In a somewhat gruesome but unblinking new publication (pdf) prepared for the Joint Chiefs of Staff, the U.S. military prescribes doctrine for the recovery, identification, handling and burial of deceased soldiers, enemy combatants and civilian detainees.
The violent, horrible death of combatants and non-combatants is of course a defining characteristic of war. And the strange efforts by the Bush Administration to prevent the media from photographing flag-draped coffins of soldiers killed in Iraq (until a lawsuit overturned the policy last year) did nothing to change this reality.
The new doctrinal publication anticipates that the casualties of war may be mutilated or dismembered. They may be dangerously contaminated with chemical or biological agents or radioactive materials. Mass casualties may overwhelm existing facilities, forcing improvised solutions such as mass interment.
The publication stresses the dignified treatment of the dead, and includes summary accounts of the rituals associated with Protestant, Catholic, Jewish and Muslim religious traditions. (“Other than common respect, Buddhists do not have any particular requirements concerning the handling of human remains following death.”)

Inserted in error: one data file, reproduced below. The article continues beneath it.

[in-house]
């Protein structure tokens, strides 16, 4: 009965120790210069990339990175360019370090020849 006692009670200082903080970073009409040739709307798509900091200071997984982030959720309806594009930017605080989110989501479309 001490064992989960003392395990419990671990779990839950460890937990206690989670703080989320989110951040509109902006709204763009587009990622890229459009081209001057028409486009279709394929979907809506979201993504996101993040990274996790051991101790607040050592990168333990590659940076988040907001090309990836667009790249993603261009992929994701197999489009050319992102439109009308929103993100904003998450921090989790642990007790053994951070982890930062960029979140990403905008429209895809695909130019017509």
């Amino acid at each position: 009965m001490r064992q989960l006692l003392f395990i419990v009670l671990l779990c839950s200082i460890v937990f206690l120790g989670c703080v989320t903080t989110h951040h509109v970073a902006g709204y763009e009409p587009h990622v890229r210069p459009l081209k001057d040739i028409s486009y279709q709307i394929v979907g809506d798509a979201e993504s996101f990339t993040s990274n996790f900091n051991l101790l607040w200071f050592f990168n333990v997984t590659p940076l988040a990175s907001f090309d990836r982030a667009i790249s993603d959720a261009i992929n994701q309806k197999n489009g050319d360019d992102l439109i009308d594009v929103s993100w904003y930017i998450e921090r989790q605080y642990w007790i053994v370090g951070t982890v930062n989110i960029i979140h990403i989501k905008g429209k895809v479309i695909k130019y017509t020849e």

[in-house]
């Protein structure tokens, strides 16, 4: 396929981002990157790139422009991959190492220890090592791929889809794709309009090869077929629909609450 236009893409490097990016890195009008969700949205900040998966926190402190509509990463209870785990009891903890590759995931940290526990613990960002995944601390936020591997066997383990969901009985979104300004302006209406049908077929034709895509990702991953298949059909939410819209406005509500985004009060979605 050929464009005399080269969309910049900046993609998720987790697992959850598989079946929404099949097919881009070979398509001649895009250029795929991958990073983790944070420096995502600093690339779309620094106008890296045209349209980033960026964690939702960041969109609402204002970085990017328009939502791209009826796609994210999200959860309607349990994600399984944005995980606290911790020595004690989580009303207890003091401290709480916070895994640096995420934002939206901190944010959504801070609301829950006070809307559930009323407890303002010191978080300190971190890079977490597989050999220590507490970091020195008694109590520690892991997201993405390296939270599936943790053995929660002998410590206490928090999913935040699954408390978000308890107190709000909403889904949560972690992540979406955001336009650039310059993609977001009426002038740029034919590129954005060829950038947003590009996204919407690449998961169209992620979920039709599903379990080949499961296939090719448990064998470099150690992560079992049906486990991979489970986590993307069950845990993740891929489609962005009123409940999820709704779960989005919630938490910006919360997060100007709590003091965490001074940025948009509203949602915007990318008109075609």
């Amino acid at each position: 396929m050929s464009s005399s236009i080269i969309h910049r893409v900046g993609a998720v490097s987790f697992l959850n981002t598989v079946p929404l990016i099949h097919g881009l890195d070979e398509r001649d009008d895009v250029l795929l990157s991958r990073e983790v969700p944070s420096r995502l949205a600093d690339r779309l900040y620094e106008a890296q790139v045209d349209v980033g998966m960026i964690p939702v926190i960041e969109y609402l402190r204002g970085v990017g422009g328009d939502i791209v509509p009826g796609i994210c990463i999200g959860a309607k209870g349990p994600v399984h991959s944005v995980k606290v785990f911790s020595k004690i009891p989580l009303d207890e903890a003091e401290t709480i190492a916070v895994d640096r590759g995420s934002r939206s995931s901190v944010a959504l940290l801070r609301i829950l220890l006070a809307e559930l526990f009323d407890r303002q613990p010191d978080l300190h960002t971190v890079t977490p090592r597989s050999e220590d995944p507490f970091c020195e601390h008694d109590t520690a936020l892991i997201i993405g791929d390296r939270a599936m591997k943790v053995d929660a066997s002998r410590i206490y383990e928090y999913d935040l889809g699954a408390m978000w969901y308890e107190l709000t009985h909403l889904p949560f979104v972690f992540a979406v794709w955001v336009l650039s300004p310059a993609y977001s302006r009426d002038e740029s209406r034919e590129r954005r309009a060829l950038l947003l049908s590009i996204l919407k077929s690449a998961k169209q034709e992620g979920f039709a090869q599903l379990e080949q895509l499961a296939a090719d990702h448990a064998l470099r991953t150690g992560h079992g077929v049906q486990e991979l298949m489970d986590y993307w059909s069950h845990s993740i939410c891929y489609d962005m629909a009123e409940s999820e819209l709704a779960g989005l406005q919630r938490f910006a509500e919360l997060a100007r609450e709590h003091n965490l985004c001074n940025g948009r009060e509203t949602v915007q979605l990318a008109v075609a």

See “Mortuary Affairs in Joint Operations,” Joint Publication 4-06, June 2006 (195 pages, 2.5 MB).
To empower new voices to start their career in nuclear weapons studies, the Federation of American Scientists launched the New Voices on Nuclear Weapons Fellowship. Here’s what our inaugural cohort accomplished.
Common frameworks for evaluating proposals leave this utility function implicit, often evaluating aspects of risk, uncertainty, and potential value independently and qualitatively.
The FAS Nuclear Notebook is one of the most widely sourced reference materials worldwide for reliable information about the status of nuclear weapons and has been published in the Bulletin of the Atomic Scientists since 1987. The Nuclear Notebook is researched and written by the staff of the Federation of American Scientists’ Nuclear Information Project: Director Hans […]
According to the National Center for Education Statistics’ August 2023 pulse panel, 60% of public schools were utilizing a “community school” or “wraparound services model” at the start of this school year—up from 45% last year.